Six Penny Opera

Smile, Frown, Repeat those, The End…

Those times when you are telling a story and a person in the room has that glazed looked in their eyes makes you wonder.  Am I getting my tale across in a way that is touching them or do they have allergies and need to sneeze?  Last night while I stood their talking about life, or the ending of life; there was a woman 20 feet away from me who I believe was suffering from the former.  My story was bringing out an emotional response.  I know I was having an emotional response to her reactions.

Why people wanted to listen, I have no idea.  The story I was weaving wasn’t something I would have signed up for, but it is the life I have been given.  The unvarnished truth about how death and loss has brought me at times close to the point of madness only to get brief reprieves because I find some point of light to stare at.

When I talk about my daughter, you can see people get very uncomfortable.  Listening to that pain come pouring out affects people in ways that scare them.  Maybe angers them when I get to the part about my ex.  And a little bit of the depression I feel get transferred to them for a few minutes.  Wondering how they might react to circumstances that they would never wish on even their worst of enemies.  A life that could be theirs in a different universe.

By the time I was done talking, my body felt like it had run a marathon followed by a sparing round with whomever is the current Heavy-Weight Champion of the World.  13 hours later, my 25 minute talk which turned into 45 because I didn’t want to stop talking about my daughter, still has me weak, drained from the emotions that came from me and afterwards from people who asked some significant questions.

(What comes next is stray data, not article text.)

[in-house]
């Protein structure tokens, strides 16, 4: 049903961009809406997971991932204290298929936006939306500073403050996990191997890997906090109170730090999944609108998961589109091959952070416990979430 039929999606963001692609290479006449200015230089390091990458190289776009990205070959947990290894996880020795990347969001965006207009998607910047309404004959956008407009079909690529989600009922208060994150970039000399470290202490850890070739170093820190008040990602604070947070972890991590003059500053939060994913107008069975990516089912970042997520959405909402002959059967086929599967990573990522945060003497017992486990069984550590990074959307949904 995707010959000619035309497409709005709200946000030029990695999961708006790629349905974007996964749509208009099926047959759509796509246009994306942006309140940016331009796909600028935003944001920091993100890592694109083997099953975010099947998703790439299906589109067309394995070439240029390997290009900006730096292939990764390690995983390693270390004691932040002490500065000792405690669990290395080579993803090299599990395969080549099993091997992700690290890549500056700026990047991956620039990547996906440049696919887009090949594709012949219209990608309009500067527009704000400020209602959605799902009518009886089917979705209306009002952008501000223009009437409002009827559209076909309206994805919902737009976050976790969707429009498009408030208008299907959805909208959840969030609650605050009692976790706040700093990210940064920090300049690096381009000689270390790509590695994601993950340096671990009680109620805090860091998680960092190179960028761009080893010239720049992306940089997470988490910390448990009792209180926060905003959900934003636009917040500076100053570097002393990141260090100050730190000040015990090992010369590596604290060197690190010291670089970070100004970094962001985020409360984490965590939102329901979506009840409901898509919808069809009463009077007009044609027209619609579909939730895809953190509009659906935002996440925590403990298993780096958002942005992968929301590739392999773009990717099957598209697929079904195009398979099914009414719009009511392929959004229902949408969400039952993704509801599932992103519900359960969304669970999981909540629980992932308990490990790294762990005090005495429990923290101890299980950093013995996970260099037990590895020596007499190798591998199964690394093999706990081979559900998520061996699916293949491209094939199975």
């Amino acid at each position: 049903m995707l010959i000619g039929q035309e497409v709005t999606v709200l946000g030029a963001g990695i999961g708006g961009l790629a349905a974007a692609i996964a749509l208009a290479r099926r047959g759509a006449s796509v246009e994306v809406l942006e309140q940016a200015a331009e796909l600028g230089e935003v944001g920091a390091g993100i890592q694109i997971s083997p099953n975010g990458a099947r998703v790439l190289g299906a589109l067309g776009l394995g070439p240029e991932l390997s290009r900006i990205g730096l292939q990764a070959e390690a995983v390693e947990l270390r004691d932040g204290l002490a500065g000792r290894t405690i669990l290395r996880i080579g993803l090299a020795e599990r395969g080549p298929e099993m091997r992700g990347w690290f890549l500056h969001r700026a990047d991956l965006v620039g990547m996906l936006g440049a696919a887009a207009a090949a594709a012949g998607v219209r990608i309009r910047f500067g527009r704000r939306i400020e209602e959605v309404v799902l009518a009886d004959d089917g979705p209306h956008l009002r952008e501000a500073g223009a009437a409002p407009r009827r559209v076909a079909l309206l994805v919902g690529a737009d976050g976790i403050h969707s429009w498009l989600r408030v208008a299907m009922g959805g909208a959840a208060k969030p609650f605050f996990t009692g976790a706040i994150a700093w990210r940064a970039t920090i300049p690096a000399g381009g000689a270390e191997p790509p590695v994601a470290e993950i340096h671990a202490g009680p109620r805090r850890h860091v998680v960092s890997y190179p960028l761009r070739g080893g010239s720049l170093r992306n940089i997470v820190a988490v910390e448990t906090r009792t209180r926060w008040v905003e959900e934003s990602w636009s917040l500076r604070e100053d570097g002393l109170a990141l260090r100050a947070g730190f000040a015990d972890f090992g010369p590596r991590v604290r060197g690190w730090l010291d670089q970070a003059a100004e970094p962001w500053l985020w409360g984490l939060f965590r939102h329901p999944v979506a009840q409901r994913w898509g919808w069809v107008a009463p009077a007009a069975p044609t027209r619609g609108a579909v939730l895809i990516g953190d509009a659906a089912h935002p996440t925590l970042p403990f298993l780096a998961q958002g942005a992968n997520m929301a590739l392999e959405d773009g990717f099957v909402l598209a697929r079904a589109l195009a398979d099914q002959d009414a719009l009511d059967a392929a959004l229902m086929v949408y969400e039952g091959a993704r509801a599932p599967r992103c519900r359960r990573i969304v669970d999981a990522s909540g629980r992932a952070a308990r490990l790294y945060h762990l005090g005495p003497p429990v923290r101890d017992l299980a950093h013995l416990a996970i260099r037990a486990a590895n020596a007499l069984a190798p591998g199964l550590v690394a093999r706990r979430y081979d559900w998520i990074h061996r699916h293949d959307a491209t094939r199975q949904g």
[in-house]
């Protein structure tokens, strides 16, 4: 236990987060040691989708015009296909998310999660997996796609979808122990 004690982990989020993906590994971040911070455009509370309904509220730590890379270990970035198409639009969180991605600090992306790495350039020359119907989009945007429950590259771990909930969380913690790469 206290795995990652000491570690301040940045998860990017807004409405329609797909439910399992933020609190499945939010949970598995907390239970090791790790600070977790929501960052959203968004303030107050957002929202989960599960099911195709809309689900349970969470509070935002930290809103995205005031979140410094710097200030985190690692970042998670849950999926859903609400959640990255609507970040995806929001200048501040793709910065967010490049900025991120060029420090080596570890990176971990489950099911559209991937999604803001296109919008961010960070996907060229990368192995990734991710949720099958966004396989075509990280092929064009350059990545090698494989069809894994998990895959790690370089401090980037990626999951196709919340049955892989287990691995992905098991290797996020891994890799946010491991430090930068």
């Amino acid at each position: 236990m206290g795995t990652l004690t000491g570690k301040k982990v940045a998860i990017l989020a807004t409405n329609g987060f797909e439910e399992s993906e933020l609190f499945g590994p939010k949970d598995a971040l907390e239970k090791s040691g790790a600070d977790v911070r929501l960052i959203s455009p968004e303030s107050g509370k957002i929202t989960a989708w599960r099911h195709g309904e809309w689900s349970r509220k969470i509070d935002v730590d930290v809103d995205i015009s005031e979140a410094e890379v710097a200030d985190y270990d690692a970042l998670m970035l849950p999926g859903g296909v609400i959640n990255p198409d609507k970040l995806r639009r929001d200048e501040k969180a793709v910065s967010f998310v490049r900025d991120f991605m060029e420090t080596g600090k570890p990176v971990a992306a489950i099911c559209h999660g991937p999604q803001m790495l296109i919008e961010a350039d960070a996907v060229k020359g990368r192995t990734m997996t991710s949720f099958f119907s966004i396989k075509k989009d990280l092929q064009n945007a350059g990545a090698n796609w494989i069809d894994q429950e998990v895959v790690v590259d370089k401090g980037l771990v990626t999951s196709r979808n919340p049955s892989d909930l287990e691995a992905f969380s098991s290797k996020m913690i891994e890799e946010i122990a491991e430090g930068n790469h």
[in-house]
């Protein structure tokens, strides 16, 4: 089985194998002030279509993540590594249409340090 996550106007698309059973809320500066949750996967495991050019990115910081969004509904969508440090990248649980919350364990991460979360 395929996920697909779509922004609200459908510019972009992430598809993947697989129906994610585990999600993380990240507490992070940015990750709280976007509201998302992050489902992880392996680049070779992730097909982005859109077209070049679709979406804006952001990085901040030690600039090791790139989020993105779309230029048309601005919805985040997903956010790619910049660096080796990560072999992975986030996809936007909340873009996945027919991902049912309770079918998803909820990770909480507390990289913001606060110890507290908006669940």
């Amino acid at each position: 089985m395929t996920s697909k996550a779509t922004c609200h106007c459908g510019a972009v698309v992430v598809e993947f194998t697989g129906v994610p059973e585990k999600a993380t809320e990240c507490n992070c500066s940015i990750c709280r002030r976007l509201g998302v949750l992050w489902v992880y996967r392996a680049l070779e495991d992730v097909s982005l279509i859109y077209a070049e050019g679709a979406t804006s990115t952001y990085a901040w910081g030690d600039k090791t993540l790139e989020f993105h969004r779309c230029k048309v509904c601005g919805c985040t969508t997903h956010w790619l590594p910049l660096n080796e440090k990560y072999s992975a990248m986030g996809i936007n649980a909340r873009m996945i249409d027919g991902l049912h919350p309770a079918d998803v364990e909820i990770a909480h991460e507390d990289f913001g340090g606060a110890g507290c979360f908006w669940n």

A women introduced herself and told me she had lost two of her children early in their lives.  She then did the thing I never know how to respond to, hugged me.  An almost tight, let me take some of this pain from you type grip around my shoulders.  I winced a bit because you can’t see the bandages under my sweater and pants, those scars are as hidden from view as the emotional ones to someone not looking.  She wanted me to know that she had kept quiet about her grief for years and only recently was able to make steps towards dealing with it.  Getting help she needed a long time ago.

I could only stand stone-faced at the gentleman whose daughter is friends with my niece.  He made a remark about how cruel is was what my ex did.  I don’t know how to react to something like that.

The questions and conversations about what I had said must have made for interesting drives home for some of those families.  It must have been overload for the teenagers and carefully worded replies from their parents.

The most normal reaction I saw was the people who couldn’t make eye-contact with me afterwards.  Some of their shame for being a willing participant in my very public display showing through.  I wish I had thought to put a stand of Kleenex for sale outside the room!

Talking about the future is hard, I’m not sure where it is going.  Reliving the past is excruciating.  That memory set I carry with it’s matching luggage of depression and fear.  Available on Amazon as we speak!  Low, Low pricing…

Last night’s part of my journey was about offering something I couldn’t to another.  Hope.

Who knows what later today will bring?  The future is a always evolving combination of love, hate, peace and at times turmoil.  Today I’m at peace with my world.  At least until something from work upset that apple cart!  I hope you are finding some peace as well.

In response to The Daily Post’s writing prompt: “Six of One, Half a Dozen of the Other.”

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